Updated: Sep 16, 2019
We’re back on dry land! Unfortunately one of our number was absent... and was in no way captured by pirates… so we were but four.
With that in mind I decided that this month we would be playing a single game for the whole session and that game was going to be T.I.M.E Stories.
I was taking a bit of risk here, firstly T.I.M.E Stories is a long game, taking between 3 and 7 hours depending on the scenario. But also, in order to keep the game interesting for myself, I had never played T.I.M.E stories before either, so I had no idea what we were letting ourselves in for.
A Not-So Brief Overview
In T.I.M.E Stories you will play one of half a dozen modules, the first of which ships with the game and that is Asylum. In Asylum you take on the role of a character in an insane asylum. The available roles vary from a cannibal to a cocaine addict each with their own special abilities and hindrances. Each character also has some flavour text to allow players to immerse themselves more fully into their roles should they choose.
As the game begins you are placed into time capsules, ready to be sent back in time to the 1920’s. The game explains the concept of receptacles, the bodies you will control in the past that allow you to interact with the world. It also lays out your mission although the transmission becomes garbled as you are transported back in time and you find yourself in the Dayroom of the asylum.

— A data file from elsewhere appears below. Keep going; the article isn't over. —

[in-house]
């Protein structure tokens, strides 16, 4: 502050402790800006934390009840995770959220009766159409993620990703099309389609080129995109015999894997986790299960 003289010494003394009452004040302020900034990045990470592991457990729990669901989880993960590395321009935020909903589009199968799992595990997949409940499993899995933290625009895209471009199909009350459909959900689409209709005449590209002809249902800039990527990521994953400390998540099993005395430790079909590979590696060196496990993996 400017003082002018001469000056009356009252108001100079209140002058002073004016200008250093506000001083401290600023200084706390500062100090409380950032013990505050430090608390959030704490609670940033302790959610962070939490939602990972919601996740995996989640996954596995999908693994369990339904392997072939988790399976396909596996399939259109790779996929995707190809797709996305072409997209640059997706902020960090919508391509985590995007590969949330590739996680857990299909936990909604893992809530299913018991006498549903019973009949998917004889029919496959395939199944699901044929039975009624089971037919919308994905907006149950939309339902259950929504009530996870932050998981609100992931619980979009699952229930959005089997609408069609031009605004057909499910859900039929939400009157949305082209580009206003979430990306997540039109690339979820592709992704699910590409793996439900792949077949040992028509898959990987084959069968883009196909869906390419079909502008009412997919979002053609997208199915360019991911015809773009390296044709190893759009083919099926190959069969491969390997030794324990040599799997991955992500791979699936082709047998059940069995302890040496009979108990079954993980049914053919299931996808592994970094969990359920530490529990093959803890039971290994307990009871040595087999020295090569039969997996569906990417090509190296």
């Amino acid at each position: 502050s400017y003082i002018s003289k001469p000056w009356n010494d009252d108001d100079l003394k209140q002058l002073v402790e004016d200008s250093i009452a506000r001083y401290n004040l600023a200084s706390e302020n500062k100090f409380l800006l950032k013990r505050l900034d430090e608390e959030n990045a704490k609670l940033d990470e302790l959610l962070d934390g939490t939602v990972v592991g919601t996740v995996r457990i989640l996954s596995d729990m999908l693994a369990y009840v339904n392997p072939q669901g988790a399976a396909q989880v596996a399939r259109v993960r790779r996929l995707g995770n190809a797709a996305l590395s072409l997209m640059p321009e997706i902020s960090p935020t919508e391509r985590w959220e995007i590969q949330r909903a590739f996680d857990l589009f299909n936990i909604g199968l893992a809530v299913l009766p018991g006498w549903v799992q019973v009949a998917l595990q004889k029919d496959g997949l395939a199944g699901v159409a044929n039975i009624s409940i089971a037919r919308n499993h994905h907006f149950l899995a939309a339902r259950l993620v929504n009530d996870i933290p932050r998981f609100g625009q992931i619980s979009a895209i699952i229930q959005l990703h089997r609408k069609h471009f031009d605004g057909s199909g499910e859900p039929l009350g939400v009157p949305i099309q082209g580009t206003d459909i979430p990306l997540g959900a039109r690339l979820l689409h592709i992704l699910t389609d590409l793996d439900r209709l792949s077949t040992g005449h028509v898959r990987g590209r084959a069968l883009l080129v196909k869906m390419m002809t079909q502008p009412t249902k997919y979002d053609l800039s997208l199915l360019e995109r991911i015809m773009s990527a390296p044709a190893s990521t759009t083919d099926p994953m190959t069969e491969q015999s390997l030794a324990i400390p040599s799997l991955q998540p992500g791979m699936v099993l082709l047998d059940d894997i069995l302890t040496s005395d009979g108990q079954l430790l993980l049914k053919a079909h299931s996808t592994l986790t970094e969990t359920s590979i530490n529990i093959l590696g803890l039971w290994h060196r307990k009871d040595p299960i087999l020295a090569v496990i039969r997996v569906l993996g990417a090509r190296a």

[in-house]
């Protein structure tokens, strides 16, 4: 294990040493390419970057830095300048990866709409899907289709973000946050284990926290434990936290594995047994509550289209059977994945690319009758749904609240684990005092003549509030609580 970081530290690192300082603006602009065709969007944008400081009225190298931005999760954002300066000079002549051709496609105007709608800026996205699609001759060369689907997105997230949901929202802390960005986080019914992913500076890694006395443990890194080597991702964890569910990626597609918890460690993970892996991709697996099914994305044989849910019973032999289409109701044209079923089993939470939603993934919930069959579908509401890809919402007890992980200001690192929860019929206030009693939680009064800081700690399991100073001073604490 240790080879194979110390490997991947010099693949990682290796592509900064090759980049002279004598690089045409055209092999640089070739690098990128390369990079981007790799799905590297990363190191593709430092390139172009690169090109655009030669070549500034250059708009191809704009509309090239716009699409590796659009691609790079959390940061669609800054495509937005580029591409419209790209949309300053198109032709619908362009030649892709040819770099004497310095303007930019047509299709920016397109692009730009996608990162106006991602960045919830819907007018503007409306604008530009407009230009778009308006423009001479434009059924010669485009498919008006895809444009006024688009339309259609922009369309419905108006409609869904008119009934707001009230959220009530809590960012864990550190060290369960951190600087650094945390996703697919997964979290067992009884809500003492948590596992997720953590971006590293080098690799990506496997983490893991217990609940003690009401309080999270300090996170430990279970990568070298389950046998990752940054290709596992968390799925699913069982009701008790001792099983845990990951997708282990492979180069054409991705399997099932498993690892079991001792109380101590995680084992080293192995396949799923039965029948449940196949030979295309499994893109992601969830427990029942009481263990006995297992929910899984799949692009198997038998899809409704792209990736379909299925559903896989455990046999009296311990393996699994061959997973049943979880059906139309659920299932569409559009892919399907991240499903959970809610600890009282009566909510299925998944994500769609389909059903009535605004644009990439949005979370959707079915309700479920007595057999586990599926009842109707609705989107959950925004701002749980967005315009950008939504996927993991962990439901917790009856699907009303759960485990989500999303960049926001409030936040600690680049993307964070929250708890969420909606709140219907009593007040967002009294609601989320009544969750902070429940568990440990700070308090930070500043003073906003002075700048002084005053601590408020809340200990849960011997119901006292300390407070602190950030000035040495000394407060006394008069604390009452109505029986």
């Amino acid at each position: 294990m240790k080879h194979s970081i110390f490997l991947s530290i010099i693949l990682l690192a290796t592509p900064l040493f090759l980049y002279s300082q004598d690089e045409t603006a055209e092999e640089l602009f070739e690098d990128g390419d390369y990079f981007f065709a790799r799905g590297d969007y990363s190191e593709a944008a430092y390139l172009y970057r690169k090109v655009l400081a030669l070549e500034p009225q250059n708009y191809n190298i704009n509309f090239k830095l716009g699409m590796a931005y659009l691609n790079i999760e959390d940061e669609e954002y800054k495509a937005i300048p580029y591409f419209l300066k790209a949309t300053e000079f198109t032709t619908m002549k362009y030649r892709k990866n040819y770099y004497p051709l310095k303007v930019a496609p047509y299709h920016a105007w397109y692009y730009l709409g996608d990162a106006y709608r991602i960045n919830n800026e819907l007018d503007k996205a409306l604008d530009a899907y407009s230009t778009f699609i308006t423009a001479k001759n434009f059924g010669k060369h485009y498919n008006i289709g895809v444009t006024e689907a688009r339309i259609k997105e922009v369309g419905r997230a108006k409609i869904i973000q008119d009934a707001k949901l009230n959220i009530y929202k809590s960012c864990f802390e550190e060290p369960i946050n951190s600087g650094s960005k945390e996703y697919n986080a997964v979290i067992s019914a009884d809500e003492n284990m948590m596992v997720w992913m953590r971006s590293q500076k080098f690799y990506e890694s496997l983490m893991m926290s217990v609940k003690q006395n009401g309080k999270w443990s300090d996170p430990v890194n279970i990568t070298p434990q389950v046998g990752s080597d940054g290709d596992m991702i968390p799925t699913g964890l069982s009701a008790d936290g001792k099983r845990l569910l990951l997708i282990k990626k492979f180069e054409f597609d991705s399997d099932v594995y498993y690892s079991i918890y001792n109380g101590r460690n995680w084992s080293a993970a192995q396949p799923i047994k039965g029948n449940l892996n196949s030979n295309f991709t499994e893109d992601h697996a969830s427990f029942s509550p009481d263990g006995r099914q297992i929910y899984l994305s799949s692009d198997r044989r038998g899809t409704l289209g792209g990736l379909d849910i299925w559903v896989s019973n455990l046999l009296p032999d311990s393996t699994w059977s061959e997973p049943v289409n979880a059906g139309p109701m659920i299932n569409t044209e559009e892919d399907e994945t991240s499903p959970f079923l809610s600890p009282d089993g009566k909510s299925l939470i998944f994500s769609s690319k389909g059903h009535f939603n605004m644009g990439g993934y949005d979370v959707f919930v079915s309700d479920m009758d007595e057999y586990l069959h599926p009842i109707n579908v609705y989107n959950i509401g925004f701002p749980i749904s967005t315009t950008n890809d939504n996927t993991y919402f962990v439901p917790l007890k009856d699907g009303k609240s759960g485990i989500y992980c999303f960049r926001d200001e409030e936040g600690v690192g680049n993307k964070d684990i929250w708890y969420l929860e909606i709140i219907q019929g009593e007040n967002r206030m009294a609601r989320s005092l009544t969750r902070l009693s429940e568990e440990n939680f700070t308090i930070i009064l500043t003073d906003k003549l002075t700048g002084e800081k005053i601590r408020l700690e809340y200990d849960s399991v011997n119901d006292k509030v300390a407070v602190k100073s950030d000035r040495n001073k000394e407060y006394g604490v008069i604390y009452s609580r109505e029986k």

The Dayroom is built by laying out a series of cards which form a tableau on the table. Each card shows a different part of the room that can be explored or a different person that can be interacted with. Players are now free to choose where their receptacles want to explore. Players can look at a location each or they can share locations looking at the card together.
Each card will show an image, maybe some text and possibly some kind of skill check that must be performed. Some skill checks lock you, meaning you must continue to attempt them until you pass or are killed, mostly these are combat orientated.
The skill system is simple and well implemented, allowing for a single mechanic to take the place of more complex ones. To pass the check the players roll dice based on their stats, looking for a certain number of stars. Rolling skulls is bad and may cause negative consequences if you did not succeed at the check.
In some cases players may die, but death is not the handicap it once was. The player in question will be allowed to return to the game completely unscathed 7 time units in the future. Time Units are the driving force of the game. Each “run” you are given a certain allotment of time units and never enough to explore everything the game has to offer. Each time you take an action or change location, time is spent and the longer it takes you to achieve things the less time you have remaining to complete the mission.
When time runs out the players are jolted back to the present and reprimanded for their failure before being stuffed back into their pods and sent back to try again. In this way the players learn where to look for clues, what dead ends to avoid and ultimately how to win the game.